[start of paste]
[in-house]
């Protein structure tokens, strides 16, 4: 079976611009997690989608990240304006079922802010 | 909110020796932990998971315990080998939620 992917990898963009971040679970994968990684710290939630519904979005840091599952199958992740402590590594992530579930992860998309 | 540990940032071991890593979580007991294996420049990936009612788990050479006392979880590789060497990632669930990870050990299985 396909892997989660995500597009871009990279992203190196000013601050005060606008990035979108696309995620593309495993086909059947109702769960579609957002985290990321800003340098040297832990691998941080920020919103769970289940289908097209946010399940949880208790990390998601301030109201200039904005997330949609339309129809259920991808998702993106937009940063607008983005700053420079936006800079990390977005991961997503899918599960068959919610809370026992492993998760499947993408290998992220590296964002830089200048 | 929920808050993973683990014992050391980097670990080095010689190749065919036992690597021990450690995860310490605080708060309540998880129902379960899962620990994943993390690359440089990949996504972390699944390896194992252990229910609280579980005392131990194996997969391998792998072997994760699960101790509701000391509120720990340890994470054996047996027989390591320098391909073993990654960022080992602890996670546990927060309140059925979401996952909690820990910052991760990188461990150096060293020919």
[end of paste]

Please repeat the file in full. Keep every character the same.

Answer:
[in-house]
């Protein structure tokens, strides 16, 4: 079976611009997690989608990240304006079922802010 | 909110020796932990998971315990080998939620 992917990898963009971040679970994968990684710290939630519904979005840091599952199958992740402590590594992530579930992860998309 | 540990940032071991890593979580007991294996420049990936009612788990050479006392979880590789060497990632669930990870050990299985 396909892997989660995500597009871009990279992203190196000013601050005060606008990035979108696309995620593309495993086909059947109702769960579609957002985290990321800003340098040297832990691998941080920020919103769970289940289908097209946010399940949880208790990390998601301030109201200039904005997330949609339309129809259920991808998702993106937009940063607008983005700053420079936006800079990390977005991961997503899918599960068959919610809370026992492993998760499947993408290998992220590296964002830089200048 | 929920808050993973683990014992050391980097670990080095010689190749065919036992690597021990450690995860310490605080708060309540998880129902379960899962620990994943993390690359440089990949996504972390699944390896194992252990229910609280579980005392131990194996997969391998792998072997994760699960101790509701000391509120720990340890994470054996047996027989390591320098391909073993990654960022080992602890996670546990927060309140059925979401996952909690820990910052991760990188461990150096060293020919």